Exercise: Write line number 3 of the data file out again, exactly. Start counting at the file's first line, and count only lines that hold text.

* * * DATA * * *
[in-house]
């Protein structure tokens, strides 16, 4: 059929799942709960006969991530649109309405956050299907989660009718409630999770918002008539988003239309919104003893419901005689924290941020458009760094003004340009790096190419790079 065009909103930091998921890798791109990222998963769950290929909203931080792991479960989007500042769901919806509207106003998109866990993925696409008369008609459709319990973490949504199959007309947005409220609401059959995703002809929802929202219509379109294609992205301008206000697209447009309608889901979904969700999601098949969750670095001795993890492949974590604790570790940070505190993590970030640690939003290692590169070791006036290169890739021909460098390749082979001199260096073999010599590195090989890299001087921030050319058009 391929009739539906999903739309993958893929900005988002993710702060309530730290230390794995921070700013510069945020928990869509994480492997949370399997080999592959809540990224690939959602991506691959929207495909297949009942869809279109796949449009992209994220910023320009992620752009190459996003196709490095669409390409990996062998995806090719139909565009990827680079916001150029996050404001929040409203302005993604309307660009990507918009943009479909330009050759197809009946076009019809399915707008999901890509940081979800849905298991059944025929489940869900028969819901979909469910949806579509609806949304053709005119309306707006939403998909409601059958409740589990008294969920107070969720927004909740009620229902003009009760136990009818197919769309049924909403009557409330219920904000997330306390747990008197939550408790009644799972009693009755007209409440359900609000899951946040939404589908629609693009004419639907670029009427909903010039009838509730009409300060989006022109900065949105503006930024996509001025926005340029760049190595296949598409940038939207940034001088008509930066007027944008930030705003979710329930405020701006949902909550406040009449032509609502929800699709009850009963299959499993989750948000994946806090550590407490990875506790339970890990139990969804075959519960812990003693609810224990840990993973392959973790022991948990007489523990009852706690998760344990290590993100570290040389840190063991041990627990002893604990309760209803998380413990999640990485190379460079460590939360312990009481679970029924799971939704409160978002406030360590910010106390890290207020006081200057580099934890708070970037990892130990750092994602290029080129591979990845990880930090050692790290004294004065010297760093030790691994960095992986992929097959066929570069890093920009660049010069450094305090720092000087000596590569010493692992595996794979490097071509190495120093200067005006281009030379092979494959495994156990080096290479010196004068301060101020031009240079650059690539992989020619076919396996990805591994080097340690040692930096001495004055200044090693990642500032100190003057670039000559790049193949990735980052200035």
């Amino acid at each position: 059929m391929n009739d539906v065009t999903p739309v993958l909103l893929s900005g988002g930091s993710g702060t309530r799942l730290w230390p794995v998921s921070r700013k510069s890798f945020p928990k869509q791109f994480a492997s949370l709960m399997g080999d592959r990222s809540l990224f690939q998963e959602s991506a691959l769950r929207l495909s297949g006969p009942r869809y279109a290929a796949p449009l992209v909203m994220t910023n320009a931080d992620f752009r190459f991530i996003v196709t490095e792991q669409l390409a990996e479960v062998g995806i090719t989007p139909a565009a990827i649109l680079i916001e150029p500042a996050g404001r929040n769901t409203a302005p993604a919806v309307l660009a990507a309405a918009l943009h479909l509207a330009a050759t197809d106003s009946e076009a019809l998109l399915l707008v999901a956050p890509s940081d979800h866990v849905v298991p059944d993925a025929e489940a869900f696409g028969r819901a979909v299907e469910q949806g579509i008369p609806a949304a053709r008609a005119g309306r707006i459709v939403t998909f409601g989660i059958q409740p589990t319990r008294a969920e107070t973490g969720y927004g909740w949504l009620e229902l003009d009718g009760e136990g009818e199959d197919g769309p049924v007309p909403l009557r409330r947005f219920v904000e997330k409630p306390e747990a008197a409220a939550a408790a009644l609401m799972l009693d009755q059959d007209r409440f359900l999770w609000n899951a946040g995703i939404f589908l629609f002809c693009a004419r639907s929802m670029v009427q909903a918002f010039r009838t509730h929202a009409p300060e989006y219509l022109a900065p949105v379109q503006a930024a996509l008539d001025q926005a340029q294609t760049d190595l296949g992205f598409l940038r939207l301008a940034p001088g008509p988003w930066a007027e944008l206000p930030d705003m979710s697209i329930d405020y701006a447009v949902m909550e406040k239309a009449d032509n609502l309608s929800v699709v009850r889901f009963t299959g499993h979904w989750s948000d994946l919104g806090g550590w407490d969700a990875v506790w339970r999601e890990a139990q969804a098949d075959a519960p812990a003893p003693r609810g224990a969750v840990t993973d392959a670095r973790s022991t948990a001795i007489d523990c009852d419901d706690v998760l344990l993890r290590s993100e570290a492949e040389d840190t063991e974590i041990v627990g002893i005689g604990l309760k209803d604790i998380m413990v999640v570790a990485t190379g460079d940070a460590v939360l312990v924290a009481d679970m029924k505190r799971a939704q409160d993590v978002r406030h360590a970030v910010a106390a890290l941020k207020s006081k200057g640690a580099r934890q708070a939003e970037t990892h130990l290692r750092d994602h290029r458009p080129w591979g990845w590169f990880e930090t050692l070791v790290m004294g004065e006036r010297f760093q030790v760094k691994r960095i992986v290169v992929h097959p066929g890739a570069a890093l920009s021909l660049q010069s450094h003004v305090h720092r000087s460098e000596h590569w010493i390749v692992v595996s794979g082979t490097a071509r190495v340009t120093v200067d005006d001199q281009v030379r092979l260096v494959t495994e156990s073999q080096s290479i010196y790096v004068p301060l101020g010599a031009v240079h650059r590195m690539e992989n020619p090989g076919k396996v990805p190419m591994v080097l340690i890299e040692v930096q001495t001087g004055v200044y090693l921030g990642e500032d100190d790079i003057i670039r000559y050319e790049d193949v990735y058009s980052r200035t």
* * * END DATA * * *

């Amino acid at each position: 059929m391929n009739d539906v065009t999903p739309v993958l909103l893929s900005g988002g930091s993710g702060t309530r799942l730290w230390p794995v998921s921070r700013k510069s890798f945020p928990k869509q791109f994480a492997s949370l709960m399997g080999d592959r990222s809540l990224f690939q998963e959602s991506a691959l769950r929207l495909s297949g006969p009942r869809y279109a290929a796949p449009l992209v909203m994220t910023n320009a931080d992620f752009r190459f991530i996003v196709t490095e792991q669409l390409a990996e479960v062998g995806i090719t989007p139909a565009a990827i649109l680079i916001e150029p500042a996050g404001r929040n769901t409203a302005p993604a919806v309307l660009a990507a309405a918009l943009h479909l509207a330009a050759t197809d106003s009946e076009a019809l998109l399915l707008v999901a956050p890509s940081d979800h866990v849905v298991p059944d993925a025929e489940a869900f696409g028969r819901a979909v299907e469910q949806g579509i008369p609806a949304a053709r008609a005119g309306r707006i459709v939403t998909f409601g989660i059958q409740p589990t319990r008294a969920e107070t973490g969720y927004g909740w949504l009620e229902l003009d009718g009760e136990g009818e199959d197919g769309p049924v007309p909403l009557r409330r947005f219920v904000e997330k409630p306390e747990a008197a409220a939550a408790a009644l609401m799972l009693d009755q059959d007209r409440f359900l999770w609000n899951a946040g995703i939404f589908l629609f002809c693009a004419r639907s929802m670029v009427q909903a918002f010039r009838t509730h929202a009409p300060e989006y219509l022109a900065p949105v379109q503006a930024a996509l008539d001025q926005a340029q294609t760049d190595l296949g992205f598409l940038r939207l301008a940034p001088g008509p988003w930066a007027e944008l206000p930030d705003m979710s697209i329930d405020y701006a447009v949902m909550e406040k239309a009449d032509n609502l309608s929800v699709v009850r889901f009963t299959g499993h979904w989750s948000d994946l919104g806090g550590w407490d969700a990875v506790w339970r999601e890990a139990q969804a098949d075959a519960p812990a003893p003693r609810g224990a969750v840990t993973d392959a670095r973790s022991t948990a001795i007489d523990c009852d419901d706690v998760l344990l993890r290590s993100e570290a492949e040389d840190t063991e974590i041990v627990g002893i005689g604990l309760k209803d604790i998380m413990v999640v570790a990485t190379g460079d940070a460590v939360l312990v924290a009481d679970m029924k505190r799971a939704q409160d993590v978002r406030h360590a970030v910010a106390a890290l941020k207020s006081k200057g640690a580099r934890q708070a939003e970037t990892h130990l290692r750092d994602h290029r458009p080129w591979g990845w590169f990880e930090t050692l070791v790290m004294g004065e006036r010297f760093q030790v760094k691994r960095i992986v290169v992929h097959p066929g890739a570069a890093l920009s021909l660049q010069s450094h003004v305090h720092r000087s460098e000596h590569w010493i390749v692992v595996s794979g082979t490097a071509r190495v340009t120093v200067d005006d001199q281009v030379r092979l260096v494959t495994e156990s073999q080096s290479i010196y790096v004068p301060l101020g010599a031009v240079h650059r590195m690539e992989n020619p090989g076919k396996v990805p190419m591994v080097l340690i890299e040692v930096q001495t001087g004055v200044y090693l921030g990642e500032d100190d790079i003057i670039r000559y050319e790049d193949v990735y058009s980052r200035t």